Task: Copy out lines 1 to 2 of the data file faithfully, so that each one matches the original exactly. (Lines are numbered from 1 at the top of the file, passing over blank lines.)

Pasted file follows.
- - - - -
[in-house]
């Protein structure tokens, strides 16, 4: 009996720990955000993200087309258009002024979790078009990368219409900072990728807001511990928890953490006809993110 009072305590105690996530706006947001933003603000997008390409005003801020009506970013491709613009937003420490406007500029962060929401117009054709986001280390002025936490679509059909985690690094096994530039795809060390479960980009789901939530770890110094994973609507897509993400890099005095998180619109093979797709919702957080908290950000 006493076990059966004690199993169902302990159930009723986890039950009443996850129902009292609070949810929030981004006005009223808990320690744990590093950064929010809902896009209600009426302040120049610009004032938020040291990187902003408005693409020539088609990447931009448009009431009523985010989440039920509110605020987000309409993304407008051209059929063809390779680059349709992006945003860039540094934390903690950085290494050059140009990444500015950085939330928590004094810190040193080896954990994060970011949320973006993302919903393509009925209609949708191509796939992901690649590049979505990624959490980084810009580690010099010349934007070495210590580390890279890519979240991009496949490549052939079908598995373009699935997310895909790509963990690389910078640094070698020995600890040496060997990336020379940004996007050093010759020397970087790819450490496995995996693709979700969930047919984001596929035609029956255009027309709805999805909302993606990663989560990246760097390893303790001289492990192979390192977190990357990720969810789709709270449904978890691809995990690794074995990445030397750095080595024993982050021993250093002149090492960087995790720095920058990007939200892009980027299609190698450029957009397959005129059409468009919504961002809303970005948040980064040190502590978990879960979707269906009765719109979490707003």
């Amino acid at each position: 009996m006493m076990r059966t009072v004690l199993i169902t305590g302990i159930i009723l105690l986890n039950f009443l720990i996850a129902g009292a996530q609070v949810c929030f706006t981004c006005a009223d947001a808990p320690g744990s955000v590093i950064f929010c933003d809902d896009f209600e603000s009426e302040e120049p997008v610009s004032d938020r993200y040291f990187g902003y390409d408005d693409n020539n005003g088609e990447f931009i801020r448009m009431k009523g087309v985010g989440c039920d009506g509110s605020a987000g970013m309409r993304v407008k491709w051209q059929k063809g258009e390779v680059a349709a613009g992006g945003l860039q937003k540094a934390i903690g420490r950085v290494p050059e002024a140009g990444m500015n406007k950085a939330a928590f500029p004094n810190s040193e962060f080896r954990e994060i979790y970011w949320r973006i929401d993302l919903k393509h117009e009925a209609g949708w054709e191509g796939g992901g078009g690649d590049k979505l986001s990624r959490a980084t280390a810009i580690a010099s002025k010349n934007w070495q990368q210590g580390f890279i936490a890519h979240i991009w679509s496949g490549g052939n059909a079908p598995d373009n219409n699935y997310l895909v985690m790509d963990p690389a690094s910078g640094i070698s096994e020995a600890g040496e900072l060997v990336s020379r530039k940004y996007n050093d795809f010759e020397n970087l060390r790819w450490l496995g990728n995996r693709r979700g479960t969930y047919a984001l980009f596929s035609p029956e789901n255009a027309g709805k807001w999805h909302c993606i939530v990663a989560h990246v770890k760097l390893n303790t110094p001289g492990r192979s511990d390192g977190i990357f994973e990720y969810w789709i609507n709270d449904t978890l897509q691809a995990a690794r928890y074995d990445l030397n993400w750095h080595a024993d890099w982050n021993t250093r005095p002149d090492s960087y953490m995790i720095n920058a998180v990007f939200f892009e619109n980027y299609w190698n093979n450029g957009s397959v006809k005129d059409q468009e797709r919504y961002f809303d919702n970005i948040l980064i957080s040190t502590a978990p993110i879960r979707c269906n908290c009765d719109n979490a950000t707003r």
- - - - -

[in-house]
């Protein structure tokens, strides 16, 4: 009996720990955000993200087309258009002024979790078009990368219409900072990728807001511990928890953490006809993110 009072305590105690996530706006947001933003603000997008390409005003801020009506970013491709613009937003420490406007500029962060929401117009054709986001280390002025936490679509059909985690690094096994530039795809060390479960980009789901939530770890110094994973609507897509993400890099005095998180619109093979797709919702957080908290950000 006493076990059966004690199993169902302990159930009723986890039950009443996850129902009292609070949810929030981004006005009223808990320690744990590093950064929010809902896009209600009426302040120049610009004032938020040291990187902003408005693409020539088609990447931009448009009431009523985010989440039920509110605020987000309409993304407008051209059929063809390779680059349709992006945003860039540094934390903690950085290494050059140009990444500015950085939330928590004094810190040193080896954990994060970011949320973006993302919903393509009925209609949708191509796939992901690649590049979505990624959490980084810009580690010099010349934007070495210590580390890279890519979240991009496949490549052939079908598995373009699935997310895909790509963990690389910078640094070698020995600890040496060997990336020379940004996007050093010759020397970087790819450490496995995996693709979700969930047919984001596929035609029956255009027309709805999805909302993606990663989560990246760097390893303790001289492990192979390192977190990357990720969810789709709270449904978890691809995990690794074995990445030397750095080595024993982050021993250093002149090492960087995790720095920058990007939200892009980027299609190698450029957009397959005129059409468009919504961002809303970005948040980064040190502590978990879960979707269906009765719109979490707003």